Movie and Film Reviews (MFR) Action,Adventure Movie Review of ‘All-Star Superman’ (2011)

Movie Review of ‘All-Star Superman’ (2011)

The tenth instalment in Warner Premiere’s series of DC Universe Animated Original Movies, All-Star Superman is based on the twelve-issue comic book series of the same name by Frank Quitely and Grant Morrison. The comics were fundamentally a discontinuity reboot of Superman, telling a new story arc which doesn’t explicitly link with anything that came before it. For this animated adaptation, writer Dwayne McDuffie had the difficult task of creating a relatively brief 75-minute feature distilled from over 320 pages of comic content. As a consequence, All-Star Superman does feel episodic and underdone, facing the same issues which have plagued several other movies from the animated DC canon. Nevertheless, the picture does come together in an effective enough way, thanks to the competent animation and voice work, and the emotional power of this remarkable story which brilliantly humanises the Man of Steel.

When the first manned mission to the sun goes awry, Superman (James Denton) arrives to save the ship and crew, but becomes exposed to a lethal dose of solar radiation. Unbeknownst to the Man of Steel, it was all part of a plan concocted by Lex Luthor (Anthony LaPaglia), and now Superman is left with only a few months to live. Keeping the crisis a secret, Superman seeks to put his affairs in order, revealing his true identity to Lois Lane (Christina Hendricks) and preparing his final will and testament, all the while continuing to protect the world from threats old and new.

The story of All-Star Superman is surprisingly powerful, as the borderline invincible Man of Steel is forced to confront his own mortality and consider his life and legacy. Although the movie is full of colourful action scenes, there are some effective thematic undercurrents here, focusing on ideas such as forgiveness, empathy and love. However, the big problem with All-Star Superman is its episodic structure. Since the screenplay is based on a twelve-issue miniseries, such a structure was practically inevitable, but it feels like too many side plots and detours are crammed in, and as a result barely any of them amount to much in the end. McDuffie’s script should’ve focused on the main story threads involving Lois and Lex, as these are easily the most interesting constituents of the movie. Other random detours – including two guys trying to woo Lois, and a pair of Kryptonian survivors who disappear as abruptly as they appear – simply feel unnecessary in the grand scheme of things. And with its 75-minute runtime not permitting any of the additional story threads to take flight, it feels like The Flash edited the picture.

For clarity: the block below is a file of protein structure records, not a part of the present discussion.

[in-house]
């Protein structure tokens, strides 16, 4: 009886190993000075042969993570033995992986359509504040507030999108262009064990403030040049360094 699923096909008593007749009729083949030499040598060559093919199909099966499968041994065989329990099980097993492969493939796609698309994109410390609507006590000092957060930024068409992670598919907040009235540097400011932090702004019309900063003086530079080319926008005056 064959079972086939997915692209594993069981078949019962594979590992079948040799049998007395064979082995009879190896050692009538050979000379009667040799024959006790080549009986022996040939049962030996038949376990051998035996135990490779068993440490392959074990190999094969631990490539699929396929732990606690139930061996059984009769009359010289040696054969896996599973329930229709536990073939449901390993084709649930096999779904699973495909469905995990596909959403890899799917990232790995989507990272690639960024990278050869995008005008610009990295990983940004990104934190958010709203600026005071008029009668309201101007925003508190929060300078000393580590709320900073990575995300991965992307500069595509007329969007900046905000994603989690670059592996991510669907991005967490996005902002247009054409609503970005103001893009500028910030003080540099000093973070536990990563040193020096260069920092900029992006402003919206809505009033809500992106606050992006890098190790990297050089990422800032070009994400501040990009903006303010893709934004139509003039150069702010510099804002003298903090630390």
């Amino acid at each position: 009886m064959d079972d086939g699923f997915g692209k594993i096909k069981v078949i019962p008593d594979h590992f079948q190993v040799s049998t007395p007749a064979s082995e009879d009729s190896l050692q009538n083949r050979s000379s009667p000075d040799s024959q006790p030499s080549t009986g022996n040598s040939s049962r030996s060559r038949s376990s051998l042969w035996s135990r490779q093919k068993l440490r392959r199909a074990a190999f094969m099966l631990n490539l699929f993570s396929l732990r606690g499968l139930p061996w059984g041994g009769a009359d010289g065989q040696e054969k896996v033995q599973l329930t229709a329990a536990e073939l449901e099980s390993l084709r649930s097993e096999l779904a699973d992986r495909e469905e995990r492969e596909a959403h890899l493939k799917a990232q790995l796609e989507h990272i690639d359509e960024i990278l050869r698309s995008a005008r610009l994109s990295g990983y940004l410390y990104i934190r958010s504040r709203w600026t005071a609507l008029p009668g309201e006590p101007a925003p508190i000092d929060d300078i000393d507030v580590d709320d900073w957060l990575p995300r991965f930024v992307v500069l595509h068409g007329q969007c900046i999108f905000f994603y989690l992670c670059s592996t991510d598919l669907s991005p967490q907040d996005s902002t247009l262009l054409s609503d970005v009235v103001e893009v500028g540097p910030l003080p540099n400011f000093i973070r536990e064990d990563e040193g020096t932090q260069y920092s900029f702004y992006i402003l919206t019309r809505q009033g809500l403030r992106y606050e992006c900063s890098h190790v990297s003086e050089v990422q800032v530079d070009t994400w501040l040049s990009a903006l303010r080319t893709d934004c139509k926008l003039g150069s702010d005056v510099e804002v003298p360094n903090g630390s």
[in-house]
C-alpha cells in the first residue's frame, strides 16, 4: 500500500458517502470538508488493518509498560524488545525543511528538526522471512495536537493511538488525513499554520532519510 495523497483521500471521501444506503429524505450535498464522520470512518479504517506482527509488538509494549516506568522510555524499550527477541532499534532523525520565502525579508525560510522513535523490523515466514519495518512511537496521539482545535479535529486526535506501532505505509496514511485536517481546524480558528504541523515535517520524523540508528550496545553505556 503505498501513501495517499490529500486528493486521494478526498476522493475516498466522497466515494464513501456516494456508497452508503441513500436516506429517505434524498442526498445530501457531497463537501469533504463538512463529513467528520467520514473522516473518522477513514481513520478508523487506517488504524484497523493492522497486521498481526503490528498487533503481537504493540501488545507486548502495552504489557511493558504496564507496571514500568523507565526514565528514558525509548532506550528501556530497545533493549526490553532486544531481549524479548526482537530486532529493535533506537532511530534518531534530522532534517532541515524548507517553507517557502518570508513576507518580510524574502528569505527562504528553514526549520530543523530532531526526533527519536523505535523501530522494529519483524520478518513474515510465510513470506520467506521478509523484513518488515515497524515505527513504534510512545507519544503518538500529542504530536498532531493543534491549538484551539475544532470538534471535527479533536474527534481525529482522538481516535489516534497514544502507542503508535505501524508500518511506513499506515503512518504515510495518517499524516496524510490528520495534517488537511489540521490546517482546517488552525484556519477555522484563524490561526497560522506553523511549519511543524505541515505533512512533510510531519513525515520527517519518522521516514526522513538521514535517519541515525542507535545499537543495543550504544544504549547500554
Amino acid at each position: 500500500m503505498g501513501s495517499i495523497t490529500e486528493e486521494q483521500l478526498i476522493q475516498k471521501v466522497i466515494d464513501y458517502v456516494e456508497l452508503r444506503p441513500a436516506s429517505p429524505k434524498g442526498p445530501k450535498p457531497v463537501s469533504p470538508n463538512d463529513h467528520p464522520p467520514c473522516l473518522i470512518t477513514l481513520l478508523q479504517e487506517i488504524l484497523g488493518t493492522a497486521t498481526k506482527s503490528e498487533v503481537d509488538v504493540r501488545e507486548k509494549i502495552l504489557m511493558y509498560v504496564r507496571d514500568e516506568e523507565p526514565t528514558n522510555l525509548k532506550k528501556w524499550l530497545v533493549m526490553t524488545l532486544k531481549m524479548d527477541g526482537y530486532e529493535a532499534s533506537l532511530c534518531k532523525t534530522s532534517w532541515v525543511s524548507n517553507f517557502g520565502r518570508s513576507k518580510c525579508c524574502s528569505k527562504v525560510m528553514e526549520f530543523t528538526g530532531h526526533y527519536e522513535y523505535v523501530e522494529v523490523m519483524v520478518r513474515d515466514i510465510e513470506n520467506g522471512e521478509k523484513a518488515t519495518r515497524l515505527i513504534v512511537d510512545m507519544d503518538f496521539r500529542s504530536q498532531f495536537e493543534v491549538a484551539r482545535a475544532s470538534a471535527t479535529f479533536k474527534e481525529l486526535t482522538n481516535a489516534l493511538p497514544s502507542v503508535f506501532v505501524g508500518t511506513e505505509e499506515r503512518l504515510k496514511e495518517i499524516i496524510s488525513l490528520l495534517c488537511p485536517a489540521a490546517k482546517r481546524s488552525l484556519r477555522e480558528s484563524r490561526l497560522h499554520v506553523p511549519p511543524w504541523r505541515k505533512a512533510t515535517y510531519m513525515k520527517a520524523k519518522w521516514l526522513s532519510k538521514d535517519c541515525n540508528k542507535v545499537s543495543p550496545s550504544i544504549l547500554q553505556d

Fortunately, the visual treatment of the material is for the most part solid, making for another very entertaining animated superhero extravaganza. Being a budget production, All-Star Superman does not feature the most lavish animation, but it looks fine nevertheless, with bright, fluid visuals that imitate the look and feel of the comics. Director Sam Liu is somewhat of an animation veteran, having also helmed the likes of Planet Hulk and Superman/Batman: Public Enemies. Composer Christopher Drake has also become the go-to guy for DC Universe Animated Original Movies, and his efforts here remain outstanding, providing a sweeping score that bestows All-Star Superman with a sense of grandeur, belying its straight-to-video origins. This is a well-made movie in spite of its flaws.

Carrying on tradition, All-Star Superman features a strong voice cast packed with talent.Desperate Housewives actor James Denton makes for a fairly charismatic Superman, though he’s not the best Man of Steel we’ve seen. Without a doubt, the star of the show is Anthony LaPaglia, who’s a gruff and arrogant Lex Luthor. He brilliantly embodies the evil genius, and it’s hard to imagine anyone else doing a better job.

Of all his motion picture appearances, Superman has never been as vulnerable, human or heroic as he is in the final act of All-Star Superman. It’s downright affecting at times, something which can’t be said for many of the other DC Universe Animated Original movies. Nevertheless, the finished product remains a tad underwhelming. It was too ambitious to attempt to cover so much ground in a single 75-minute movie – the source material would be better suited for a miniseries.


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